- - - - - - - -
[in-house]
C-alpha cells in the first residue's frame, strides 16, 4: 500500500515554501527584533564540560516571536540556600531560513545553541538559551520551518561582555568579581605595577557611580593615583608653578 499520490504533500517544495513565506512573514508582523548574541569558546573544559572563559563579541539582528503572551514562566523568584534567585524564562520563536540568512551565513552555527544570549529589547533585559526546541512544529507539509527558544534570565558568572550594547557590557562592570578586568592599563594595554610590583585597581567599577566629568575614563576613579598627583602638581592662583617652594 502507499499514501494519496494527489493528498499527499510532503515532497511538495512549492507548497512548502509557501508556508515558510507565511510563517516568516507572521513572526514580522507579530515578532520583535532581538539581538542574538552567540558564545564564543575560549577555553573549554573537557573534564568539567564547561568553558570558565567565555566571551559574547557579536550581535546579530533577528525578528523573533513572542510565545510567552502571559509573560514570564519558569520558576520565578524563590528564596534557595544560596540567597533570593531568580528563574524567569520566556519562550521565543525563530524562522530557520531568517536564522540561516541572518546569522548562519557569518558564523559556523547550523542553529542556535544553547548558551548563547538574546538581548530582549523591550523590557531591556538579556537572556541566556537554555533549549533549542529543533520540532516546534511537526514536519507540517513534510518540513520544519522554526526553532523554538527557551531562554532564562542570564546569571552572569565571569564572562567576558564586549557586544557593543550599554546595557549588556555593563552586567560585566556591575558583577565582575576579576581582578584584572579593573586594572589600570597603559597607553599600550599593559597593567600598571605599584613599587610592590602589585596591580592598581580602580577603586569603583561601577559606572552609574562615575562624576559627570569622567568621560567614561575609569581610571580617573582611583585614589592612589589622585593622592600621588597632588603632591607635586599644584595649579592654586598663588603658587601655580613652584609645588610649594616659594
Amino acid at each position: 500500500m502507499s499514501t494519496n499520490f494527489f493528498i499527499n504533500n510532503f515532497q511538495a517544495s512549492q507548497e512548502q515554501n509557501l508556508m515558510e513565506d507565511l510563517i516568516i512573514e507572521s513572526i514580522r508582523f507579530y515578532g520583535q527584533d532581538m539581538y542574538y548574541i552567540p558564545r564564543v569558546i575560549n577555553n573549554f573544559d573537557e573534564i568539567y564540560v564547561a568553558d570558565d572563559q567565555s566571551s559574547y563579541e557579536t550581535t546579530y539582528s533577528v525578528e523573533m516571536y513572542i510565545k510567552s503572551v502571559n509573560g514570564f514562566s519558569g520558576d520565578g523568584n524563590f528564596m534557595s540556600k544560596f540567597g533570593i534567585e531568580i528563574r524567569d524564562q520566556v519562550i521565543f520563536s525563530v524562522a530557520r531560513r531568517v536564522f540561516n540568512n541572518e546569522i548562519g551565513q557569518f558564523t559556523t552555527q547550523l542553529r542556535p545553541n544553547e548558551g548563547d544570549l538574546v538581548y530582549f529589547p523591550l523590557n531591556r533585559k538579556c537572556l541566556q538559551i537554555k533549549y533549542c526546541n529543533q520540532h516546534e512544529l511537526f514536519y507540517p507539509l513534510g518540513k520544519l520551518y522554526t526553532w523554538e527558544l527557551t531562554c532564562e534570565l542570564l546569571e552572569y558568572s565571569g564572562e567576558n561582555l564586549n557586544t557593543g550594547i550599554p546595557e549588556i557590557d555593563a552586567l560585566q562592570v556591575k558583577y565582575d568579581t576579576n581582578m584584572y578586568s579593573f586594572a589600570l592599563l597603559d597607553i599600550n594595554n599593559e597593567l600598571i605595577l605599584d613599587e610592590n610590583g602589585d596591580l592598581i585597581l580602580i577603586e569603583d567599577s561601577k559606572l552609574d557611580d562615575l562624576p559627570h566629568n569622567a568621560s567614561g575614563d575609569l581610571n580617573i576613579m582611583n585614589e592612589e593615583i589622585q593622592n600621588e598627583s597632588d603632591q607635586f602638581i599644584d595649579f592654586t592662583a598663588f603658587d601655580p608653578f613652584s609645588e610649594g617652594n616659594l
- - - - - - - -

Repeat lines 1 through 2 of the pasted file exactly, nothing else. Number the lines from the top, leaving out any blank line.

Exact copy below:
[in-house]
C-alpha cells in the first residue's frame, strides 16, 4: 500500500515554501527584533564540560516571536540556600531560513545553541538559551520551518561582555568579581605595577557611580593615583608653578 499520490504533500517544495513565506512573514508582523548574541569558546573544559572563559563579541539582528503572551514562566523568584534567585524564562520563536540568512551565513552555527544570549529589547533585559526546541512544529507539509527558544534570565558568572550594547557590557562592570578586568592599563594595554610590583585597581567599577566629568575614563576613579598627583602638581592662583617652594 502507499499514501494519496494527489493528498499527499510532503515532497511538495512549492507548497512548502509557501508556508515558510507565511510563517516568516507572521513572526514580522507579530515578532520583535532581538539581538542574538552567540558564545564564543575560549577555553573549554573537557573534564568539567564547561568553558570558565567565555566571551559574547557579536550581535546579530533577528525578528523573533513572542510565545510567552502571559509573560514570564519558569520558576520565578524563590528564596534557595544560596540567597533570593531568580528563574524567569520566556519562550521565543525563530524562522530557520531568517536564522540561516541572518546569522548562519557569518558564523559556523547550523542553529542556535544553547548558551548563547538574546538581548530582549523591550523590557531591556538579556537572556541566556537554555533549549533549542529543533520540532516546534511537526514536519507540517513534510518540513520544519522554526526553532523554538527557551531562554532564562542570564546569571552572569565571569564572562567576558564586549557586544557593543550599554546595557549588556555593563552586567560585566556591575558583577565582575576579576581582578584584572579593573586594572589600570597603559597607553599600550599593559597593567600598571605599584613599587610592590602589585596591580592598581580602580577603586569603583561601577559606572552609574562615575562624576559627570569622567568621560567614561575609569581610571580617573582611583585614589592612589589622585593622592600621588597632588603632591607635586599644584595649579592654586598663588603658587601655580613652584609645588610649594616659594